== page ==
Never did any Government pronounce against itself a more complete verdict of ignorance and incapacity. The Government had framed the Act; every clause of it was its own handiwork; it was passed through Parliament without being modified, amended, or in the slightest degree opposed, and yet, before it was brought into practical operation—for a single work had not been commenced under it at the date of the Proclamation—that same Government virtually repeal it, well knowing that for such proceeding it must come before Parliament for an Act of Indemnity.
 This rule gave great dissatisfaction, the wages in many places being already far too low, in proportion to the price of provisions. When the Cork deputation waited on Lord John Russell, the Chancellor of the Exchequer said, in reply to Rev. Mr. Gibson, that the Minute of the Lords of the Treasury requiring that wages should be twopence under the standard of the country was not the law, and if necessary could be modified.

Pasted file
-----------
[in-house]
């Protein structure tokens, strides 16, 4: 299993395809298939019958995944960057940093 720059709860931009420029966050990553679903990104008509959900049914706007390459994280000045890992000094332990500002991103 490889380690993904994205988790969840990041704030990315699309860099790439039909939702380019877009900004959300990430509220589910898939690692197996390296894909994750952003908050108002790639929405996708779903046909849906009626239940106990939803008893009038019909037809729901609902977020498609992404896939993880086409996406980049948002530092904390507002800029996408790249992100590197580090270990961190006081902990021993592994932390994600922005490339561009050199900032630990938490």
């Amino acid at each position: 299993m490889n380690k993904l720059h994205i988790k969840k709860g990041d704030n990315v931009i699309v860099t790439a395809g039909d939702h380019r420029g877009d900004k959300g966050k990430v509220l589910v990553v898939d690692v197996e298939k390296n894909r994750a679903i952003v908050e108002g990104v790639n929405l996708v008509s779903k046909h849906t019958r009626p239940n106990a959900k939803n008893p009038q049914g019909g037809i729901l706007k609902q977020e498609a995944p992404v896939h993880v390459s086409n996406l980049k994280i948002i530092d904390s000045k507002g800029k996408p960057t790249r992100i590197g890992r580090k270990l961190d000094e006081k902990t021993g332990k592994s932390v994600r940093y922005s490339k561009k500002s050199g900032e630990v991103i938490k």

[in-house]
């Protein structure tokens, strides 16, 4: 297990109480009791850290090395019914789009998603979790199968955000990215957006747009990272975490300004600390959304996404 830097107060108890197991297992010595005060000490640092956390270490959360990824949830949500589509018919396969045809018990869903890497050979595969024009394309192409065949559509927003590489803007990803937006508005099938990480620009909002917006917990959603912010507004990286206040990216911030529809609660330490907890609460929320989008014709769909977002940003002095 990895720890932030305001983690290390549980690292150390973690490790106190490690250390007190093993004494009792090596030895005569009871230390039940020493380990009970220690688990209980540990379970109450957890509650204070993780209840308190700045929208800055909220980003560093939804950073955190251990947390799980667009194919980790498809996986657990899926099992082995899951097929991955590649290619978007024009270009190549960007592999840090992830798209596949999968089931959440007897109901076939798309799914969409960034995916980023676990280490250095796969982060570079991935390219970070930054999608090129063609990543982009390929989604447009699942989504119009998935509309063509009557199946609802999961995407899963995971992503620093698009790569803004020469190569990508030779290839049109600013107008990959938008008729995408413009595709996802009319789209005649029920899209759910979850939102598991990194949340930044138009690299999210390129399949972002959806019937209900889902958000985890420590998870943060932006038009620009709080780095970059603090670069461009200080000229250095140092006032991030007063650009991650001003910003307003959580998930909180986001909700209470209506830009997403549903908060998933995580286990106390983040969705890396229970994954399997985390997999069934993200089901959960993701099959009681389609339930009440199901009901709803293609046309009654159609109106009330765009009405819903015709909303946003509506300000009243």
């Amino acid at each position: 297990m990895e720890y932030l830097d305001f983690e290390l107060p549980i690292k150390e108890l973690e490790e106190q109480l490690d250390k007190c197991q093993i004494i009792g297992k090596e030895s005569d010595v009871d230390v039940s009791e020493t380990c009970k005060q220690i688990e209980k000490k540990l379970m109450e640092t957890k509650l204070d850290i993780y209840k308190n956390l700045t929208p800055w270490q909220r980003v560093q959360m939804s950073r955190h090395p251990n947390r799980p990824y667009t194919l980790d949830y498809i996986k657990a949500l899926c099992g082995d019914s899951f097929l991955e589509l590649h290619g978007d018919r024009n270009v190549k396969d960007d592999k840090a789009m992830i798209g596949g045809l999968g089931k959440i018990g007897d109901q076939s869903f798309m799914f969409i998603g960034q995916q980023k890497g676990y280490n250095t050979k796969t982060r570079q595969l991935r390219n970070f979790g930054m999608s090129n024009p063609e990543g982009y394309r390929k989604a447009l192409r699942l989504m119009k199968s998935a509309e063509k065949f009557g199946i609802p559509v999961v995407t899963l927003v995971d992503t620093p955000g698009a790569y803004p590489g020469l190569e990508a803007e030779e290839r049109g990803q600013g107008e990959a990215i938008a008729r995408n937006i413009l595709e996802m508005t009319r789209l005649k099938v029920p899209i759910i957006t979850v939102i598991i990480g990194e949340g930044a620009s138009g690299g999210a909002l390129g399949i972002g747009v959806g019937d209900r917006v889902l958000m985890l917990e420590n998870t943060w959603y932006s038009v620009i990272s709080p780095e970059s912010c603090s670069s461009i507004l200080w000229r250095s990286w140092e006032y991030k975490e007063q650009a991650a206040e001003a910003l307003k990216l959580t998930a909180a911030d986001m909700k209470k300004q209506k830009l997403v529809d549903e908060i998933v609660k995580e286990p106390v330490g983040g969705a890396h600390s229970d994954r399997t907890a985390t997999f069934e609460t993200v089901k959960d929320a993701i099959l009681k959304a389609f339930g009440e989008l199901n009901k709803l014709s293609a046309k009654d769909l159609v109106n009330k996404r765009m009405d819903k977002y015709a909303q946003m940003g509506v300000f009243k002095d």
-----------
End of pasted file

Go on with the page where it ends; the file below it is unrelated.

The italics are their lordships’.
 Letter to Mr. Trevelyan, Commissariat Series, Part I, p. 439, who did not like it all, and sent in reply, on the part of the Treasury, an elaborate defence of high prices and large profits; although the people in many districts could only purchase one meal a day with the wages they received on the public works, as is testified by Commissary-General Doree’s letter (p. 444); and by numberless other letters from almost every part of the country; hence men in full employment on the Government works died of starvation, or of dysentery produced by it. And why should they not? They were earning 8-1/4d. a day at task work, whilst meal was 3s. a stone; and the next shop in which it was sold for that sum was often a great distance from them—in some cases twenty, and even five-and-twenty miles!